Matching Items (9)

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Preparing and Giving Expert Testimony

Description

The essential tasks for an expert witness are to be prepared, to be effective and credible on the stand, and to manage well the demands of cross-examinations. Most novice experts

The essential tasks for an expert witness are to be prepared, to be effective and credible on the stand, and to manage well the demands of cross-examinations. Most novice experts are excessively anxious about their testimony. Effective experts are well-oriented to the legal and scientific context of court testimony. This chapter reviews research-backed tips for preparing for expert testimony.

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Created

Date Created
  • 2013

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Expert Witness Credibility as a Function of Eye Contact Behavior and Gender

Description

The effect of eye contact on credibility was examined via a 3 (low, medium, high eye contact) x 2 (male, female) between-groups design with 232 undergraduate participants. A trial transcript

The effect of eye contact on credibility was examined via a 3 (low, medium, high eye contact) x 2 (male, female) between-groups design with 232 undergraduate participants. A trial transcript excerpt about a defendant’s recidivism likelihood was utilized as the experts’ script. A main effect was found: experts with high eye contact had higher credibility ratings than in the medium and low conditions. Although a confound precluded comparisons between the genders, results indicated that males with high eye contact were more credible than males with medium or low eye contact. The female experts’ credibility wasn’t significantly different regardless of eye contact. Eye contact may be especially important for males: male experts should maintain eye contact for maximum credibility.

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Created

Date Created
  • 2008

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Self-Efficacy and Confidence: Theoretical Distinctions and Implications for Trial Consultation

Description

Self-Efficacy Theory (SET; Bandura, 1986, 2000) has generated research and practice ramifications across areas of psychology. However, self-efficacy has yet to be assessed in a legal context. The present paper

Self-Efficacy Theory (SET; Bandura, 1986, 2000) has generated research and practice ramifications across areas of psychology. However, self-efficacy has yet to be assessed in a legal context. The present paper juxtaposes self-efficacy with self-confidence in terms of theoretical foundations and practical implications, with attention to the area of witness testimony. It is concluded that the concept of witness self-efficacy possesses thorough theoretical grounding as a potential target for witness preparation. As such, we put forth an integrated model of witness preparation featuring self-efficacy bolstering techniques within an established witness training framework.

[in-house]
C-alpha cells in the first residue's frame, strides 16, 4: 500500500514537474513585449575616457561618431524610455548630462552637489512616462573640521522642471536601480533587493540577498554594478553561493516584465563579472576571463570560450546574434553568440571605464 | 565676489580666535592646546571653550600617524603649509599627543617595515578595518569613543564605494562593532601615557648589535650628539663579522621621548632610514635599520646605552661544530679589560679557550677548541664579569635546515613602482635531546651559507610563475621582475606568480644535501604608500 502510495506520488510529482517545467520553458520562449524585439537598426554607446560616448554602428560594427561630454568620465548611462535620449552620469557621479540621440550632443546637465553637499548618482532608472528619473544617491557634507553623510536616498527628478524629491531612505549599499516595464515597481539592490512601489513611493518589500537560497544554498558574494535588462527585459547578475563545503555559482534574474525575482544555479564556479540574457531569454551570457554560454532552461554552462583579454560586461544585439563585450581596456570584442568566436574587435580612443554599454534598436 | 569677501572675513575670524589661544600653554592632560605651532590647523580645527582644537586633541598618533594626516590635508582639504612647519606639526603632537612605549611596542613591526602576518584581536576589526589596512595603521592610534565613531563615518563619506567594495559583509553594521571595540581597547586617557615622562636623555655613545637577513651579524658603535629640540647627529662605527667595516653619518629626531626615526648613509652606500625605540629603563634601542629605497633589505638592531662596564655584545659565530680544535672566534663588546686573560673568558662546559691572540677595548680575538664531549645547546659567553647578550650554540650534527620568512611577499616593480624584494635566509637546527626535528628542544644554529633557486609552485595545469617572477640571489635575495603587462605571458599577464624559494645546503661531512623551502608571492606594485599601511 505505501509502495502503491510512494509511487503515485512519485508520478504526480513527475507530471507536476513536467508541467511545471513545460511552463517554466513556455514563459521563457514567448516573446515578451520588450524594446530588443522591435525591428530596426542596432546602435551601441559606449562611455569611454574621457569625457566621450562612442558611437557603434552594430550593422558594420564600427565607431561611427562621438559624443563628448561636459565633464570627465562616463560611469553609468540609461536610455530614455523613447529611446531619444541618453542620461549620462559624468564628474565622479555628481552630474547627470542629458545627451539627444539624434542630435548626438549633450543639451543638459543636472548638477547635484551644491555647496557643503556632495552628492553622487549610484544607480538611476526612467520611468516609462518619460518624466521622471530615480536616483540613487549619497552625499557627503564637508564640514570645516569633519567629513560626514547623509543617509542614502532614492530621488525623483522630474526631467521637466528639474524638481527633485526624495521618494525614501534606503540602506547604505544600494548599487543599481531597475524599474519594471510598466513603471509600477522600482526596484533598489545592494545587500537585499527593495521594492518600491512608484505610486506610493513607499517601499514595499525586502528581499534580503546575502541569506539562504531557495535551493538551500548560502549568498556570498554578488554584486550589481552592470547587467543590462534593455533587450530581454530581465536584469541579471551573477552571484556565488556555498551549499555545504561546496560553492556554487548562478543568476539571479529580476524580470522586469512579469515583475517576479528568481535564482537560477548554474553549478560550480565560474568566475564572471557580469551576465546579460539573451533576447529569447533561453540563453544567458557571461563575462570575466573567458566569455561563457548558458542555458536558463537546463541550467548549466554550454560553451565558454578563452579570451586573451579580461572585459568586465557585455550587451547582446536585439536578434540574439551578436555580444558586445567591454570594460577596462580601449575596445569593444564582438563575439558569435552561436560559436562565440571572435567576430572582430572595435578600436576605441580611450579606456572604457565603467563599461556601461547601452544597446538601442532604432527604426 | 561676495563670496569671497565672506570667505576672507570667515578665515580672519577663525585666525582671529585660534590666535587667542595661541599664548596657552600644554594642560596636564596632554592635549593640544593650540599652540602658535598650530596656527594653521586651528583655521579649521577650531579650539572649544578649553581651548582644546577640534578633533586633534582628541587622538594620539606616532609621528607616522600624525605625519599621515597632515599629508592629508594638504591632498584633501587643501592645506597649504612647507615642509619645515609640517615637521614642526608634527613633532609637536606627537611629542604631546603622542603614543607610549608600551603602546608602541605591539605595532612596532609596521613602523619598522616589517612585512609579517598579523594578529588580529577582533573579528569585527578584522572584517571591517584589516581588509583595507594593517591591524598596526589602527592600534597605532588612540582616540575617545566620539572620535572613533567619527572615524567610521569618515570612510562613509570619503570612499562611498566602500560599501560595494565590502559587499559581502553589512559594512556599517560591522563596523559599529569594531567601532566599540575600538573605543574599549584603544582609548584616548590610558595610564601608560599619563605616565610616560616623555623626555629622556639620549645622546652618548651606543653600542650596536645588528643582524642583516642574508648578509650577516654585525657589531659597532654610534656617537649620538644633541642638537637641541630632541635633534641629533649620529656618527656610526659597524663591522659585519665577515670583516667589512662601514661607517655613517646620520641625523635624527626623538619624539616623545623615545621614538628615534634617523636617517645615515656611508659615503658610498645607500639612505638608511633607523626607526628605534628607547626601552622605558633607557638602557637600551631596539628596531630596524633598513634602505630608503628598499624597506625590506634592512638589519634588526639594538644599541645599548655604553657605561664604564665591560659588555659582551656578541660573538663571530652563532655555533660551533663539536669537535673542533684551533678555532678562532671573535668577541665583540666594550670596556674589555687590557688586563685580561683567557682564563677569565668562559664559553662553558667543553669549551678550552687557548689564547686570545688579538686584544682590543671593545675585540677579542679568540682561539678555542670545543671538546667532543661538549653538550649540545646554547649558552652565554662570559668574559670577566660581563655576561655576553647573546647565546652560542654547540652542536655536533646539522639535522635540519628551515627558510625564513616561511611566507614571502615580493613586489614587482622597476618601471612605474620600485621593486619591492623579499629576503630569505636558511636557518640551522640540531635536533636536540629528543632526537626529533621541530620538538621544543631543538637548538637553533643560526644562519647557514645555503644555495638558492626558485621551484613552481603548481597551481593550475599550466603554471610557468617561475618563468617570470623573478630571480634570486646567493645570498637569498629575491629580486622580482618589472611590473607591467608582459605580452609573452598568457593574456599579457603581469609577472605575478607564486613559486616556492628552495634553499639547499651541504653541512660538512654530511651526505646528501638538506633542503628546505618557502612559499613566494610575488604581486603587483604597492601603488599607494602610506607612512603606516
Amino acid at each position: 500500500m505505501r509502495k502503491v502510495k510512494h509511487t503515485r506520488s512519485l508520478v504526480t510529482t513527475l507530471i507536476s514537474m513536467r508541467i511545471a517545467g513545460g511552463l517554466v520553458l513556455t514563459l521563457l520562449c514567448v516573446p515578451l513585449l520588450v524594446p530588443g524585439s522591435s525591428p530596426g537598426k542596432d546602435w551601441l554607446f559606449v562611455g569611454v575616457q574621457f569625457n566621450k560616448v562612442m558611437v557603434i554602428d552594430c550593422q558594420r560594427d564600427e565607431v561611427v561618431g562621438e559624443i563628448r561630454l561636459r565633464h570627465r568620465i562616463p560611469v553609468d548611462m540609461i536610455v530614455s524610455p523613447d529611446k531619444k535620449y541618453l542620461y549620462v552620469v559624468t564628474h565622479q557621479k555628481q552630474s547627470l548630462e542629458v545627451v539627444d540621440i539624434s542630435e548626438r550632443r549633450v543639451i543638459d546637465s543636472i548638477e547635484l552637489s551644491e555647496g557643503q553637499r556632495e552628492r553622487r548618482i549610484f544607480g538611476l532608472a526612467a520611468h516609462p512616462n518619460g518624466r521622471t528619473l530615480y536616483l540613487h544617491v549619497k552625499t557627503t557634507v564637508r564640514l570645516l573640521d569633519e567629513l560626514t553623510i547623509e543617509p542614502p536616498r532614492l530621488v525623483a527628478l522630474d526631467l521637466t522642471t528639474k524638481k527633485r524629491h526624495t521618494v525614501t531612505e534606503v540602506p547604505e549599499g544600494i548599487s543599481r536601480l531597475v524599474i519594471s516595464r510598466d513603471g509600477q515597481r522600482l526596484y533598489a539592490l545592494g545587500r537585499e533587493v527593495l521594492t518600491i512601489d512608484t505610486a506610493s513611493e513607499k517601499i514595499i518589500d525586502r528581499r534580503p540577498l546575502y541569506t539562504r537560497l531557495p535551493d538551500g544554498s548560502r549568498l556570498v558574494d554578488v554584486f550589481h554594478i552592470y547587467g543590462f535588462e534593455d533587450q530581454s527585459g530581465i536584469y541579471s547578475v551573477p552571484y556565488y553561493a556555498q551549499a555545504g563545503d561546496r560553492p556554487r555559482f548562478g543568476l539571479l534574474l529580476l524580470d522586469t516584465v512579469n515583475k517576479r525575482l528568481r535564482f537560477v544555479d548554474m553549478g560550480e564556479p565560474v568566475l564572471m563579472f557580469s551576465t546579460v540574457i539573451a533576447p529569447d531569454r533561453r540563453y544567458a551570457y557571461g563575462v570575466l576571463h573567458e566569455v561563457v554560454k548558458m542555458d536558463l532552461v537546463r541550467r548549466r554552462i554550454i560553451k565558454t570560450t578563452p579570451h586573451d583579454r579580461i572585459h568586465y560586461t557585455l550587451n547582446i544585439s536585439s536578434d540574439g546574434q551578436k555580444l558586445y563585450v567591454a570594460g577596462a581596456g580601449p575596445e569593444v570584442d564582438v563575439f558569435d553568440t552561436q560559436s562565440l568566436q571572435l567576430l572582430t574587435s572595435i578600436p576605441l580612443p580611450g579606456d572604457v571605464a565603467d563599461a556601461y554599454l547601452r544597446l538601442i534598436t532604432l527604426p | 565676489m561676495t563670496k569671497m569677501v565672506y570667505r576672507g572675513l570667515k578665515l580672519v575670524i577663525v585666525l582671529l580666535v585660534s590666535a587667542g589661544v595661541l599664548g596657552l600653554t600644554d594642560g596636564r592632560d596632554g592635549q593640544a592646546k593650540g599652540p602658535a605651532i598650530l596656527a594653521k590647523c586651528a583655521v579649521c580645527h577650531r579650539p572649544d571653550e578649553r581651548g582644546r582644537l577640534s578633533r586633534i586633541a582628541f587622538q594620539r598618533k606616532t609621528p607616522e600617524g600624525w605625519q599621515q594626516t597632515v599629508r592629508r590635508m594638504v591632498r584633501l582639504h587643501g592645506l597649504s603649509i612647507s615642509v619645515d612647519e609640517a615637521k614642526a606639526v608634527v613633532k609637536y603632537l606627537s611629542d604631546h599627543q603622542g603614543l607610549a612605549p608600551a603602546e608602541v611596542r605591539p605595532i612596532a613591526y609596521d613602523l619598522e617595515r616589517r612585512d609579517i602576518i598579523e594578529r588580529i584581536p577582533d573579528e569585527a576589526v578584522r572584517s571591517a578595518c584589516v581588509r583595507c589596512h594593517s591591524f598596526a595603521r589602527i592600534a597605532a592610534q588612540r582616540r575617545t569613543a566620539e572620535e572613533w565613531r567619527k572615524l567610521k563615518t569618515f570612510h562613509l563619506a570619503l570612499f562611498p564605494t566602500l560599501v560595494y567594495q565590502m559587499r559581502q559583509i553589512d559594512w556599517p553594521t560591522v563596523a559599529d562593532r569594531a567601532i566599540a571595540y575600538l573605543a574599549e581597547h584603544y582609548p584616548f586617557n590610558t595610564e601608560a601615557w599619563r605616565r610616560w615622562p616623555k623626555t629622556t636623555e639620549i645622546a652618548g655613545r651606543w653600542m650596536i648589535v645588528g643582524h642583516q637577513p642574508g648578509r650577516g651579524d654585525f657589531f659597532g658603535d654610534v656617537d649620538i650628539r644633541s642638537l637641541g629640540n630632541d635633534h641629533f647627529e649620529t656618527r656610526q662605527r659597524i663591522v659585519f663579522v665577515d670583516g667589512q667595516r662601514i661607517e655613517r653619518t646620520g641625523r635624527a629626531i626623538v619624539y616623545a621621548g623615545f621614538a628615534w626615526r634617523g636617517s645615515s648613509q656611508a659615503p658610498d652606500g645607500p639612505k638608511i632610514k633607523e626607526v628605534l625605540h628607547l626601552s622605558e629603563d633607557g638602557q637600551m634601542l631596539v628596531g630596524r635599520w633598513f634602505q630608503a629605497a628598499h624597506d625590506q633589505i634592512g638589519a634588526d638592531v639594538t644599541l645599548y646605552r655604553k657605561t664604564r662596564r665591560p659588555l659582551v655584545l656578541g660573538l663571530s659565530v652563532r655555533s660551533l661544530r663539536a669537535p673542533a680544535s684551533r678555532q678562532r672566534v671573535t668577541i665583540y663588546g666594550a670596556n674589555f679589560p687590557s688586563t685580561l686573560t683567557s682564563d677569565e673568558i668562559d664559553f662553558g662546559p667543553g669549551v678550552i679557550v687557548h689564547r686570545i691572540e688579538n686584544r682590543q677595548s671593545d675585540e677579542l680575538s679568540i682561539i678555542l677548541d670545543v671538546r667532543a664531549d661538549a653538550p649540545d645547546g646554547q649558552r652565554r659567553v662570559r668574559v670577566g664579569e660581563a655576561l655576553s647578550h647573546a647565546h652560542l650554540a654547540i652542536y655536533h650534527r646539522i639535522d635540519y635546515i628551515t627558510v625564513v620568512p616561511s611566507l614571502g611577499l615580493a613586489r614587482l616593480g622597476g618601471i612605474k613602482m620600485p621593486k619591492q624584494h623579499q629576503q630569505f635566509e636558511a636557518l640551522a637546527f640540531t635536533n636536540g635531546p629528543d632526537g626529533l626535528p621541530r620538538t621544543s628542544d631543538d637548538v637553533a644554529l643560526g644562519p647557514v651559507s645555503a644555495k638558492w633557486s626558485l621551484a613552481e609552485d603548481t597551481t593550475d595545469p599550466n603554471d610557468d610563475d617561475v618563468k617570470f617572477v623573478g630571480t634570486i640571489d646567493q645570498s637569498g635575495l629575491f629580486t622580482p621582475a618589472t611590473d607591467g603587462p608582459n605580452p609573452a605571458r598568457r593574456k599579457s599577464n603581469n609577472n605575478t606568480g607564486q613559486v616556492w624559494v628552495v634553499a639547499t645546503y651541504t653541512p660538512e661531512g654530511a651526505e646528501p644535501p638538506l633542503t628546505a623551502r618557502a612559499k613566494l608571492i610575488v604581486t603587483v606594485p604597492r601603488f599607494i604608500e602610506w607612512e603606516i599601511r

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Created

Date Created
  • 2009

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Witness Self-Efficacy: Development and Validation of the Construct

Description

Despite the application of Self-Efficacy Theory (Bandura, 1977, 2000) to many areas of psychology, there is a lack of research on self-efficacy in the ability to testify in court. The

Despite the application of Self-Efficacy Theory (Bandura, 1977, 2000) to many areas of psychology, there is a lack of research on self-efficacy in the ability to testify in court. The present study fills this gap by incrementally developing the construct of Witness Self-Efficacy and establishing its psychometric properties. Study I featured exploratory and confirmatory factor analyses yielding a two-factor Witness Self-Efficacy Scale (WSES). The two components are Poise and Communication Style. Study II used a second data collection to show that both WSES domains possess convergent, divergent, and predictive validity relations consistent with those expected using an SET framework. Notably, WSES components predicted perceptions of witness credibility and sentencing outcomes above and beyond witness extraversion, general self-efficacy and general self-confidence. Implications for SET and witness preparation training are discussed.

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Created

Date Created
  • 2010

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The Effects of Mock Jurors’ Beliefs About Eyewitness Performance on Trial Judgments

Description

Two experiments examined how mock jurors’ beliefs about three factors known to influence eyewitness memory accuracy relate to decision-making (age of eyewitness and presence of weapon in Study 1, length

Two experiments examined how mock jurors’ beliefs about three factors known to influence eyewitness memory accuracy relate to decision-making (age of eyewitness and presence of weapon in Study 1, length of eyewitness identification decision time in Study 2). Psychology undergraduates rendered verdicts and evaluated trial participants after reading a robbery-murder trial summary that varied eyewitness age (6, 11, 42, or 74 years) and weapon presence (visible or not) in Study 1 and eyewitness decision length (2-3 or 30 seconds) in Study 2 (n=200 each). The interactions between participant belief about these variables and the manipulated variables themselves were the heart of this study. Participants’ beliefs about eyewitness age and weapon presence interacted with these manipulations, but only for some judgments – verdict for eyewitness age and eyewitness credibility for weapon focus. The exploratory meditational analyses found only one relation: juror belief about eyewitness age mediated the relation between eyewitness age and credibility ratings. These results highlight a need for juror education and specialized voir dire in cases where legitimate concerns exist regarding the reliability of eyewitness memory (e.g., child eyewitness, weapon presence during event, long eyewitness identification time). If erroneous juror beliefs can be corrected their impact may be reduced.

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Created

Date Created
  • 2012

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Warmth and Competence on the Witness Stand: Implications for Credibility of Male and Female Expert Witnesses